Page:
When I moved to Japan one of my hopes was to start secondary aging Okinawan awamori at home. While it is nearly impossible to source these ceramic pots in the US, it is not that difficult in Japan so long as you are willing to pay. These are typically reserved for long-aged, or kusu awamori (古酒泡盛), which can run hundreds of dollars per liter especially in the traditional decorative ceramic jars, or “kame” (甕).
A couple hours browsing amazon.co.jp and rakuten.co.jp left me hamstrung with indecision. While there are only 47 awamori distilleries in Okinawa, I did not know which brand to order since I could not find one from one of my favorite distilleries, which are invariably tiny family owned places and likely cannot afford to source let along sit on stock of these aging pots. A visit to Okinawa for the first time since moving to Japan for Okinawa Whisky & Spirits Fes (yes, without the “t”) in late 2019 did not yield any better decision-making as the only places I had time to visit were in the tourist areas and again it was impossible to decide which of the dozens of pots was the right one to call my own. The tyranny of choice had struck again.
The pot I have in storage back in NY was easy. Taragawa Distillery sent it to me as a thank you for helping them at a trade show in NYC. It is now refilled religiously with their Rykyu Ohcho brand and I adore how it mellows over a few months to years. I have begun using the shitsugi method, which is the Okinawan style of solera again where I refill the pot after each session with fresh Ryukyu Ohcho from a bottle I always have on hand. With only one pot, I cannot do true shitsugi, but its not bad for NYC.
The Mystery Begins
It would be boring to get the exact same awamori here in Japan, wouldn’t it? Instead I scoured second hand trading websites for empty pots and finally emailed my friend Maurice down at Blue Habu Trade in Okinawa. As luck would have it, he had just been given an old awamori pot by a local alcohol wholesaler. He seemed hesitant to part with it, but promised he would ask around. A couple weeks later he texted me a picture of the pot and asked if it would work.
No stickers, no wooden name plate, no identification whatsoever, and as far as I could tell, unopened with the factory seal still in place. Sure, what the hell? I would make it my own. I offered to pay whatever Maurice would like for it, but he just charged me shipping, which was beyond generous.
However, when the pot arrived, there was on more piece of identifying information. A stained and tattered piece of traditional Okinawan bingata fabric. These colorful fabrics are the equivalent to Hawaiian aloha shirts in Okinawa. They are used for yukata (casual summer kimonos), Okinawan aloha shirts, and yes, awamori pot decorations.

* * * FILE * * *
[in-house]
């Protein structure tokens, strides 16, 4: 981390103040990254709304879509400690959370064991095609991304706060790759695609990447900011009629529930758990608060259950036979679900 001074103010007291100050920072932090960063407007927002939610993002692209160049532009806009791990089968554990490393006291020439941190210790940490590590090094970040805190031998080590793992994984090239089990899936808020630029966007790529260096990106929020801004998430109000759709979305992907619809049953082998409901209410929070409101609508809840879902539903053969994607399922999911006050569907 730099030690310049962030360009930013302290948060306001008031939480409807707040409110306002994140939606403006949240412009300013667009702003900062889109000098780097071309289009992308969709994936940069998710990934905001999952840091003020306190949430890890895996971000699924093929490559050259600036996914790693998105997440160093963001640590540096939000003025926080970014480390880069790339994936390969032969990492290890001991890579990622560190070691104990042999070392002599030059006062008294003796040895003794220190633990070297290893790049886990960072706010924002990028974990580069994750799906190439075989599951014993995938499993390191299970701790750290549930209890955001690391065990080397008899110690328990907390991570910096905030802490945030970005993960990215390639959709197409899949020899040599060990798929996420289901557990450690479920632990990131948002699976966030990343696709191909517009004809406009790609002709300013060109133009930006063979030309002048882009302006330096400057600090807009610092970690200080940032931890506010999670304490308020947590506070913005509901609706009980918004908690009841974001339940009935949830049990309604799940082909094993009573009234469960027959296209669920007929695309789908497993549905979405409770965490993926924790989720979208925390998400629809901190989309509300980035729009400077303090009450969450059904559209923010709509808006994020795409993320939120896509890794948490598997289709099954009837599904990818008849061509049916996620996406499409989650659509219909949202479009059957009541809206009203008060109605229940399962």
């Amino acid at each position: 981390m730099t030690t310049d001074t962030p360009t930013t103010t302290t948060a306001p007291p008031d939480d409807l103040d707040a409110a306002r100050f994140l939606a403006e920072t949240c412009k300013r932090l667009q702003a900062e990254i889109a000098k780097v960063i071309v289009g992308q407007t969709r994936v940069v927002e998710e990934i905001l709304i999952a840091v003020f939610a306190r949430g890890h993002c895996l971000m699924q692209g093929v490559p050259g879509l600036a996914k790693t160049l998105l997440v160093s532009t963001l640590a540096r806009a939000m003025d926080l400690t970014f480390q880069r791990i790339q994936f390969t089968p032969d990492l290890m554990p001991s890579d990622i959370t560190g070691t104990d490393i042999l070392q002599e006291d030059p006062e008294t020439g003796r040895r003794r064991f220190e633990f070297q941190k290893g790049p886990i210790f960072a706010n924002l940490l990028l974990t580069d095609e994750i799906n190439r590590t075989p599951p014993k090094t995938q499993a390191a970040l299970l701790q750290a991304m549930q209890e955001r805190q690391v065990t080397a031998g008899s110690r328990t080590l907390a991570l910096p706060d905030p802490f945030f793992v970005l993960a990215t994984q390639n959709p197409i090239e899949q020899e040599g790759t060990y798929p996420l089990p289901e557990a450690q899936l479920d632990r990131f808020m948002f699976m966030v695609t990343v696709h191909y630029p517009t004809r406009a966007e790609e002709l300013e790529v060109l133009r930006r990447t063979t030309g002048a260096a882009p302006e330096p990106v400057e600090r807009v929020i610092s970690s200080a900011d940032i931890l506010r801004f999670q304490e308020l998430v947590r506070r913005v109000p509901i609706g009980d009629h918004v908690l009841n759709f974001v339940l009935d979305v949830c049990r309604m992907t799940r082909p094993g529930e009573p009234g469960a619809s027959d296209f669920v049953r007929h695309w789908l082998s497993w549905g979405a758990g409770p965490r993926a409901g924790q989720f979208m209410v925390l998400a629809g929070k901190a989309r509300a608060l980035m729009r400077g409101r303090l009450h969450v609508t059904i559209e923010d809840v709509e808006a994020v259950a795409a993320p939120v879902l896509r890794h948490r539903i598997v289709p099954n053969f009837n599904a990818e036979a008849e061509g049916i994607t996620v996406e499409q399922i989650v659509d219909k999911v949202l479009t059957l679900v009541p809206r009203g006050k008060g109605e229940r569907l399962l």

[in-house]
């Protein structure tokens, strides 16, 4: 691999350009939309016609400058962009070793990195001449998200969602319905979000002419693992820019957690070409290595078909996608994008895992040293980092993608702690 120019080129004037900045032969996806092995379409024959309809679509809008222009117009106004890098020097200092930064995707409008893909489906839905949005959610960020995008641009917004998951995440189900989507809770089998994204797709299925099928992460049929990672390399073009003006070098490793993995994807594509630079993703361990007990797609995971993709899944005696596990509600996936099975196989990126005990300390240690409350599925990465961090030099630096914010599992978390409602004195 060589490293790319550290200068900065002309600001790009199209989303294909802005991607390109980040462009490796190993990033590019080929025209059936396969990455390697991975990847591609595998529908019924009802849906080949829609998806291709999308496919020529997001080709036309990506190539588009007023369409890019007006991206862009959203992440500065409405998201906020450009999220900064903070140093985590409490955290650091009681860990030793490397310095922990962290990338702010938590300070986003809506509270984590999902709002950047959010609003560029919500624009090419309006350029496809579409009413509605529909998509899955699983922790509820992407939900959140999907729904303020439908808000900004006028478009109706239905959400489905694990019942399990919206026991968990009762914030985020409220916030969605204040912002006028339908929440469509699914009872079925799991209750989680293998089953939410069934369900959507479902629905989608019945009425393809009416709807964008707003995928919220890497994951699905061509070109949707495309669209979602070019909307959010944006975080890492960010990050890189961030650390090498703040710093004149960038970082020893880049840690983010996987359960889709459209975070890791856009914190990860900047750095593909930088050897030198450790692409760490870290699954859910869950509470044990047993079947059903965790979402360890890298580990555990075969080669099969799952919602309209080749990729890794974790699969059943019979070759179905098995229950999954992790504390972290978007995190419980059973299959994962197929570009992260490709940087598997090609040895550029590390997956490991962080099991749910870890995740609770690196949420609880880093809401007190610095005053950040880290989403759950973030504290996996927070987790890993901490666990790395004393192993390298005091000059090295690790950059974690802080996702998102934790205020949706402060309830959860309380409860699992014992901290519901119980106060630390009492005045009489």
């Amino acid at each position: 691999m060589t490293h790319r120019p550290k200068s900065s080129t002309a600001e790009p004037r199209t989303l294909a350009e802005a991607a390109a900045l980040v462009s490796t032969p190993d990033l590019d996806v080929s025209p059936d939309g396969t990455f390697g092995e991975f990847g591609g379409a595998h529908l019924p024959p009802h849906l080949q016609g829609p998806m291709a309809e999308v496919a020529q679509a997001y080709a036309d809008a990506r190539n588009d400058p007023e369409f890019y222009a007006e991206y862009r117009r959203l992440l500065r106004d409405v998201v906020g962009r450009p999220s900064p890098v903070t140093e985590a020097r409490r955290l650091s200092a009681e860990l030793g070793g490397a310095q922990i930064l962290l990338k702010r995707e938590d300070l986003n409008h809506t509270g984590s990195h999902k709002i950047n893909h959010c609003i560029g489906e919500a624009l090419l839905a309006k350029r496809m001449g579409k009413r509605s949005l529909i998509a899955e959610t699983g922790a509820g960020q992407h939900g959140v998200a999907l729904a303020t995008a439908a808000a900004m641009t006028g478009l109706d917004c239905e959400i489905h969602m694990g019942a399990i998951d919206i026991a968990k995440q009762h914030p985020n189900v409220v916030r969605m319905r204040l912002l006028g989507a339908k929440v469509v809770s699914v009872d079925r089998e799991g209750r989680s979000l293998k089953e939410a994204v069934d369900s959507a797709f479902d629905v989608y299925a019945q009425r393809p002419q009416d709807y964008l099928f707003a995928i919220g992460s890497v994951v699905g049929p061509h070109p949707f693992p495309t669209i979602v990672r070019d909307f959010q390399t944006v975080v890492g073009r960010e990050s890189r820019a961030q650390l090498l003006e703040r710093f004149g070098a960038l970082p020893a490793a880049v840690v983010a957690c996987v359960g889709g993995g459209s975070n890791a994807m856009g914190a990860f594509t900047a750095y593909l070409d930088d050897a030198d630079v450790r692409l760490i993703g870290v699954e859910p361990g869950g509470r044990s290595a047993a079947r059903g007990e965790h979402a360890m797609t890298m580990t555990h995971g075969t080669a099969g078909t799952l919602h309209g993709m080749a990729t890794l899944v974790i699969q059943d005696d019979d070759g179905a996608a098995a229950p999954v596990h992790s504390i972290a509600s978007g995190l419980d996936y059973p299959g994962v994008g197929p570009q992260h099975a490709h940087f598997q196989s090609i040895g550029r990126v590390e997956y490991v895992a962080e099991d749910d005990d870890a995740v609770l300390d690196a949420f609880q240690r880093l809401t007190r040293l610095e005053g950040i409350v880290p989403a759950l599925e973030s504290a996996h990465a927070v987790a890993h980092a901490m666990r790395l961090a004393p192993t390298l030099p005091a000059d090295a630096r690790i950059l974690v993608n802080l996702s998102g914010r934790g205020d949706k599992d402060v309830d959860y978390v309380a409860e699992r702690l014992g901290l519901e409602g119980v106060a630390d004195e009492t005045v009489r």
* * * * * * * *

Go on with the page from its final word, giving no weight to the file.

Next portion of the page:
I texted Maurice to ask if the fabric might be used to track down the provenance of the liquid inside. He was just as curious as I was so I posted on Twitter and within 31 minutes, the Awamori master at Awamori Souko, Koji Higa, had identified the fabric as being proprietary to Sakimoto Distillery. A quick perusal of their website revealed that they are no longer selling these kinds of ceramic pots, at least not online, so I started hitting up auction sites and other online liquor shops.
About 20 minutes into my searching I hit on a photo of the Sakimoto 8 Year Old Awamori in a similar pot with an identical bingata cloth. Further searching began revealing bottling date stickers on the sides of these pots ranging from 2001 to 2013.
Given that it was 8 years old when placed in the pot, that would put the liquid inside at between 15 and 28 years old! I had never tasted awamori this long aged in ceramic other than thimbles full at distilleries. However, I was determined not to drink it until I could share it with Maurice. Sadly, in the current environment, that means during a virtual drinking party, or on-nomi, as they are called in Japan.
Fortunately, he jumped on one recently and I was able to open it with him and let him know just how amazing it was. And was it ever – so lush and rich and smooth. You would not believe its a 43% ABV spirit. Given that it had never been opened and the substantial angel’s share loss (evaporation found in oak barrels and these ceramic pots), I am guessing it is closer to 28 years old than 15. Of course, there is no way of knowing – I only know that it is delicious. Don’t worry, Maurice, you will definitely taste it before its gone!
I have now begun looking for Sakimoto awamori to begin to shitsugi, but it looks like everything currently available online is much younger than this so I may just enjoy this while I have it and then make this pot truly my own, filling it with whatever catches my fancy.